Do you find most clients want to be part of that process and have that hands-on experience?
Yes, they love it. I feel like it's satisfying for them. They're making the decision as well, and they're in the process with me.
When in the process do they start to see what the whole room is going to look like?
If they don't have a good visual and they need one, my go-to is Instagram. I find designers that I love and follow, and then I can show them, “This is what I mean.” Then it just clicks. And then CAD layouts are really helpful with my clients as well to help them understand the furniture arrangements, or the scale of the furniture.
Do they pay extra for the drawings?
I bake the cost of that into my flat fee.
If you’re working with clients to pull the scheme together, when in the process are you placing orders? Is that something you’re doing along the way as you make decisions, or is there one big presentation first?
I have both types of clients. Some want to pay the full lump sum and get it all ordered at once; for others, we might start with two pieces of furniture and see where it takes us. Granted, that means the project takes much longer to complete. But when we start slowly and progress, the room is often a much better finished product in the end.
How many projects are you typically working on at one time?
I have about 10 right now, ranging from full construction to smaller projects with just draperies and a room refresh.
Do you see yourself always keeping that balance of small and large projects?
I think so. Now that I’ve had three full construction projects, I’ve realized that they take so much more time than I anticipated. Each time, I think I’ve finally planned it well and budgeted accordingly for my flat fee, but I never do. I think those are just lessons, and I'll eventually learn along the way.
How do you approach product pricing and markup, and how do you talk about it with clients?
The Milwaukee market is not used to spending a lot, so I have to gauge that when they tell me their budget. Besides the flat fee, I do tell them there will be a slight markup—it's not going to be MSRP pricing, but they won't be getting that “to the trade” discount. That was tricky for me, because my business grew by word of mouth from the work I did for my friends—and I was giving them that trade discount. I had to change my mentality to, This is my business, and I want to grow this business and make money. But explaining that to new clients was hard.
Tell me a little bit more about the Milwaukee design scene. What are people looking for when they come to you?
I feel like my clients are on the preppier side. I have a lot of only blue-and-white clients.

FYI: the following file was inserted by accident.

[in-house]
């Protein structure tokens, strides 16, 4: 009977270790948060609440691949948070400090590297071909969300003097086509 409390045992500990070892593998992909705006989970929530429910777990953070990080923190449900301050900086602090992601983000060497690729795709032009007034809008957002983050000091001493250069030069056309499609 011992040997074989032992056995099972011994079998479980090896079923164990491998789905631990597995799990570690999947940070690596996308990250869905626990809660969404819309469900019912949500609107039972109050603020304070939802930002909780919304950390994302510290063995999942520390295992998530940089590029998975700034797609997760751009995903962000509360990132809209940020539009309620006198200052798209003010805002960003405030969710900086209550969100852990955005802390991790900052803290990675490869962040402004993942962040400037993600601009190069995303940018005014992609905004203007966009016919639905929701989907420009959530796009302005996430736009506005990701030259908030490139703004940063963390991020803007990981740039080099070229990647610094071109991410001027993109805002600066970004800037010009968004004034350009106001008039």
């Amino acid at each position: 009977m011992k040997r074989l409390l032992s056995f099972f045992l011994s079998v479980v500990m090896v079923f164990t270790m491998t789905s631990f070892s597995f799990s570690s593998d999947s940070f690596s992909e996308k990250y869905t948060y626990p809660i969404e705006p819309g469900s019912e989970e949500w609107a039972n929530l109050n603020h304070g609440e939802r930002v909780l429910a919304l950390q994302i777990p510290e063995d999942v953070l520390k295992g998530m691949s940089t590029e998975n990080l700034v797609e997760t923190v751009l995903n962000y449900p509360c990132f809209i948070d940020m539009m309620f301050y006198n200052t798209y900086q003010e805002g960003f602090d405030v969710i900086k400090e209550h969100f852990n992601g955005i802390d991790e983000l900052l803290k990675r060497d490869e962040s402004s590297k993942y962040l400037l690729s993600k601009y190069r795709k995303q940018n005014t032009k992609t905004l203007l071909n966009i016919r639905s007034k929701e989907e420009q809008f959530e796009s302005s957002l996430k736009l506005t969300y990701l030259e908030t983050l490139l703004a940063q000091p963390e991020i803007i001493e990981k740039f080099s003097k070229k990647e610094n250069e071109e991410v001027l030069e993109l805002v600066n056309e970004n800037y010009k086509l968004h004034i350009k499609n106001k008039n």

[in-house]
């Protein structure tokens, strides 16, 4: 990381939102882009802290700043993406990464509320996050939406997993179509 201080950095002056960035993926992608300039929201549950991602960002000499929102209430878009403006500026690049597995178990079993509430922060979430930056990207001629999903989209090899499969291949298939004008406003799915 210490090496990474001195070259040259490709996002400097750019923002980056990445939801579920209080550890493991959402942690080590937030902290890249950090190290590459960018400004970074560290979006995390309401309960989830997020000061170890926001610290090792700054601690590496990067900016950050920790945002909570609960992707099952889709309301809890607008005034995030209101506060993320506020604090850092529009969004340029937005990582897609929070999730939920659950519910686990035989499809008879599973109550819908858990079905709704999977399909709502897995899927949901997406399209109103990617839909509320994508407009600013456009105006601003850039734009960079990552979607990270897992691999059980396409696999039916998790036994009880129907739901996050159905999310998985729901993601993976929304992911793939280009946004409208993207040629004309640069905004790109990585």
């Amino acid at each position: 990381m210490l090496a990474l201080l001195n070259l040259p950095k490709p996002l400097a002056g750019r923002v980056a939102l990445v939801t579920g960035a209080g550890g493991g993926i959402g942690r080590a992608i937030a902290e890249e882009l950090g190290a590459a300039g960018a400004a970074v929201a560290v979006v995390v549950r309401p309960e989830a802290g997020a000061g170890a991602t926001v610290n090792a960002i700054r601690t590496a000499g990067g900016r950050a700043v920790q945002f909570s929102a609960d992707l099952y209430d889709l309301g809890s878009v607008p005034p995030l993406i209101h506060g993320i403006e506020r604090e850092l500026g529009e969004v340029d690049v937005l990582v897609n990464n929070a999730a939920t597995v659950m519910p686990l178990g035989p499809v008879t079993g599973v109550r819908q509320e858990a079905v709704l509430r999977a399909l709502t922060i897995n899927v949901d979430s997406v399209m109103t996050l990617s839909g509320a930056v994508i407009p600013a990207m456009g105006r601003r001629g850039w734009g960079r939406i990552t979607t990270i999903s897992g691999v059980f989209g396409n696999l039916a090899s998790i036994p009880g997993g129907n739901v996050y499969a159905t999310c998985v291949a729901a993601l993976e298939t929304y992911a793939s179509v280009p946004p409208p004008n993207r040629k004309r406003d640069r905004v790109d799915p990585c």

Is that your taste?
No. It's funny, because when they find and hire me, I know what they immediately like, but nothing in my house is blue and white besides a few ginger jars. There's just no other designer in the area who can navigate what they like. I do a lot of pattern play and a lot of color. My style is definitely not contemporary. I like mixing new and old.
My clients themselves are all across the board—they have kids from grade school to high school. I have a few young families building brand-new homes, and then the majority are remodels and additions in the suburbs. We’re working on houses that are anywhere from 4,000 to 8,000 square feet.
You have so clearly invested in photography from the beginning. Why was that important to you early on?
I knew I wasn't going to be taken seriously, especially because I didn't have a design degree.
Do you still feel that way now?
You know, no one's actually asked me if I have a design degree. I think it's just my insecurity about it, especially in the field with other designers.
What is one thing you know now that you wish you would have known five years ago when you were getting started?
I should’ve been charging differently for product from the beginning. If I had done that, I wouldn't have had to explain to clients why prices have crept up after I did that one room with them. I wish I’d had a strategic business plan, instead of just discovering as I went.
The way clients think about pricing is so interesting to me. How much are clients motivated by that idea of “getting a deal”—do you have to discourage them from thinking that way?
I think everyone loves a good deal, right? I love the hunt, and I love the find. I have a handful of clients who always expected that deal, and those are [typically] the clients whose parents had never worked with a designer before. Other clients totally get it; they know how the process works and they know that's how I make my living.
I had a contractor once who approached it really nicely. We were going back and forth about whose account we were going to put the tile on, and he said: “Meghan, do you mind if the clients buy the tile through me?” I didn’t have an issue with it—this was when I was first getting started, so I didn’t fully understand what he meant. Then he told me, point blank: “This is how I put food on the table for my family.” And I thought, “That's a good way of thinking about it.” I'm not doing this for fun. If my flat fee is only $2,000 or $2,500, I can't make a living that way.
Where do you see the most opportunity to grow?
I want to focus on full-room remodels and full-construction homes. If I’m picking up those clients, then I can hire another designer to take on the smaller projects—clients who just want wallpaper or a little powder room refresh.
What does success look like for you?
A happy client, and a product at the end that my client absolutely loves. And repeat clients, because they love it so much that they can’t wait to do it again.